Tens of thousands of hectares have been leased for exploration, drawing protests from First Nations, municipalities and many thousands of Albertans.
That outcry caused the government to restore the policy, pause new sales and suspend exploration work on the most sensitive land — although work continues elsewhere.
It also struck a panel to gather input on how Albertans feel about coal mining in the postcard-perfect landscape. It is expected to report in November.
The closest coal project to becoming reality currently before the Alberta Environmental Regulator (AER) is Grassy Mountain. The open pit mine, which would be located roughly seven kilometres north of Blairmore, could produce an estimated 4.5 million tonnes of coal annually over 23 years.
It would create nearly 400 full-time jobs, but some fear it could pollute nearby waters affecting millions downstream, destroy endangered species' habitats, and damage cattle-grazing areas.
A lengthy new study released earlier this week — commissioned by the Livingstone Landowners Group and presented to the province's coal consultation committee — concluded new coal mines in Alberta's Rocky Mountain foothills would create more environmental problems than economic benefits.
The report from the Alces Group, an ecological consulting firm, says current methods to remove toxins such as selenium from water flowing over mine sites are unproven over long periods of time and large areas. It says new mines would increase stress on water supplies, especially as southern Alberta's population grows and climate change alters rain and snow patterns.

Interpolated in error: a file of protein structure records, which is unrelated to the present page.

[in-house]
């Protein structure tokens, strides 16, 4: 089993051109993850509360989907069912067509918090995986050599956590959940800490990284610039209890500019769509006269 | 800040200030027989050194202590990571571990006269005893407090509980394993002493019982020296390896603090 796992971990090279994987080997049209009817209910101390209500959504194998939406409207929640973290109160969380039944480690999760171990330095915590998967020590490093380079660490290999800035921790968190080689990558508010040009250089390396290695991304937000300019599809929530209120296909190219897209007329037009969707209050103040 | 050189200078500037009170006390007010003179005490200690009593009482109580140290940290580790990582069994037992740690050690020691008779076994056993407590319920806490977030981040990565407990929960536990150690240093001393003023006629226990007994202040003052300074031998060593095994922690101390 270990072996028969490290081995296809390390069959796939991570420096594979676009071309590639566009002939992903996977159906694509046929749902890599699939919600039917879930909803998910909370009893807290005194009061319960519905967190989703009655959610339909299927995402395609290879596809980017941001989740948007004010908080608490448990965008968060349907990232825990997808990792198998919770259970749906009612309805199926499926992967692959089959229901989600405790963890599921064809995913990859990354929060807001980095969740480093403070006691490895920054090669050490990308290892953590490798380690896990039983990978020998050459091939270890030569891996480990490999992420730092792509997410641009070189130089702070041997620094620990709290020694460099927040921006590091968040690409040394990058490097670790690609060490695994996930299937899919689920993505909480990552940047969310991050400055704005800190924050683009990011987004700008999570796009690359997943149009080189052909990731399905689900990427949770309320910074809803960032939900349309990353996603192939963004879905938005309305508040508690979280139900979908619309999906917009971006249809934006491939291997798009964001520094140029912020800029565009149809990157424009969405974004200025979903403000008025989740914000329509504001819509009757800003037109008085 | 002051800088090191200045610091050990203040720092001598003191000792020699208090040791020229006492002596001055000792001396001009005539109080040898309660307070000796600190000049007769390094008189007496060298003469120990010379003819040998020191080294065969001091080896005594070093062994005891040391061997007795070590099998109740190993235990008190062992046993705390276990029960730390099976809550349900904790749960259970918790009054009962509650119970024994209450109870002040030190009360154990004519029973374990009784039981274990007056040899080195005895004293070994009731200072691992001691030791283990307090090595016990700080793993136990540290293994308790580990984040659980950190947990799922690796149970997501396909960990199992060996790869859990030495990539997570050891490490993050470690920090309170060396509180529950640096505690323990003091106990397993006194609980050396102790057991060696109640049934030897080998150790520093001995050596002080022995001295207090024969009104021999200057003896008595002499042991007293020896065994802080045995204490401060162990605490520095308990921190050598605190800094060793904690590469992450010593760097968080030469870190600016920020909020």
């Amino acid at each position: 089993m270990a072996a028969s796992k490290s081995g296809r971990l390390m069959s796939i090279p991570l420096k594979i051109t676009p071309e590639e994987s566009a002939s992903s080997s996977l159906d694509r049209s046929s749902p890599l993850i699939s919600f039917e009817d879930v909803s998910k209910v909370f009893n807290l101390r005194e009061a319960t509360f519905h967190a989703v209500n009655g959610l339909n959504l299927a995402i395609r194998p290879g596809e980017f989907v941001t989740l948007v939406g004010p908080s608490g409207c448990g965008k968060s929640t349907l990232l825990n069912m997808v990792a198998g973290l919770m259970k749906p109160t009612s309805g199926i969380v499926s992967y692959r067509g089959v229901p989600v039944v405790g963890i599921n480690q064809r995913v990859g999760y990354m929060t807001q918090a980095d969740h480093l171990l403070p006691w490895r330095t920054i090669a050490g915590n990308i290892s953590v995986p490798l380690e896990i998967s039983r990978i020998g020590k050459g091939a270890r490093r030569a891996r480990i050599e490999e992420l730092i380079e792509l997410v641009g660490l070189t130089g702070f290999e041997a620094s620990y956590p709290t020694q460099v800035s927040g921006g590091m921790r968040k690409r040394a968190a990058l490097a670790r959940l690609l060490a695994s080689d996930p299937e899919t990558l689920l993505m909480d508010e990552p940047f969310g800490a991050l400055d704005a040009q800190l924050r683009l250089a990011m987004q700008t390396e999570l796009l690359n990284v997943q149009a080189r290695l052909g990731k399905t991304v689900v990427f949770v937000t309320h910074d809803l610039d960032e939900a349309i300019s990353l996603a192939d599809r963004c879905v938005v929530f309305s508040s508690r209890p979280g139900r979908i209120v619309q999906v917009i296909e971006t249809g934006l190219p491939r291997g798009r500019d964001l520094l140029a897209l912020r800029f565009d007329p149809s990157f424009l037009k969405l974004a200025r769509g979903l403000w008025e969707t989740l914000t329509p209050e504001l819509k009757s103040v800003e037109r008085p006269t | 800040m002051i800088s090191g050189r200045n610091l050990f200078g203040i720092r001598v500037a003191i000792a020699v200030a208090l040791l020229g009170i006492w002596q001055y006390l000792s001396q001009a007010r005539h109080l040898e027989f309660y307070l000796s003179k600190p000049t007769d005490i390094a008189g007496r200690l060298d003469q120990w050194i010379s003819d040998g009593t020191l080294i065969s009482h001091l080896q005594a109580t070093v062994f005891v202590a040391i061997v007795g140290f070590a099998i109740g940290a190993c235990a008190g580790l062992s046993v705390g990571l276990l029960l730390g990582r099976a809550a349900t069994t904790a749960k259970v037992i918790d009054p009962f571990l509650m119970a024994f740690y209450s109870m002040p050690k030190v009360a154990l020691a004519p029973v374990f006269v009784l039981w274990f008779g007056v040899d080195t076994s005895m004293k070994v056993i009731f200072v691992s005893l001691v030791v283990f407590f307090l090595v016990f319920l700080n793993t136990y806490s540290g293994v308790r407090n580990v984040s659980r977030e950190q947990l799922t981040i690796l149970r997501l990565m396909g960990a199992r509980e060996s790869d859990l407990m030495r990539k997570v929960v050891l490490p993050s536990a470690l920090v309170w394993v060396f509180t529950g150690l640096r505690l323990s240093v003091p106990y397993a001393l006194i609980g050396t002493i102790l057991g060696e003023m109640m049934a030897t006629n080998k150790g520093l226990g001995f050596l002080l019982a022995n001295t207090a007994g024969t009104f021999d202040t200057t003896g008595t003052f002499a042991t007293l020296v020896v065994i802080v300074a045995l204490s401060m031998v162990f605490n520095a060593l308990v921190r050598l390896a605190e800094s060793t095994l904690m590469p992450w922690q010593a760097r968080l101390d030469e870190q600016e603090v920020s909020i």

If all eight mines under consideration in the Oldman River watershed go ahead, they could account for 40 per cent of the flow of those streams during the summer, when flows are lowest, the report concludes. The report notes water use for agriculture and residences is already forecast to increase 46 per cent between 2006 and 2030, even as climate change shifts the timing and amount of precipitation.
As well, watersheds in northern Alberta affected by old coal mines remain contaminated by selenium decades after the end of mining and start of remediation, the report says.
But Guy Gilron, an environmental consultant who has presented material to the coal consultation committee on behalf of one of the mining companies, said modern mines use a variety of methods in combination to control selenium, not just those considered in the Alces report.
Also this week, the federal government on Wednesday announced it would step in to do an environmental review of any new coal project that could possibly release the contaminant selenium. The decision will affect any proposals that emerge from eight steelmaking coal exploration projects in the foothills.
Lund had been waiting for the announcement.
"It sounds like excellent news. It feels like the tide's turning a little bit, which is good because it's been a battle," he said.
"If it makes it harder and more stringent for the mines to get started… That's a great thing."
With files from Leah Hennel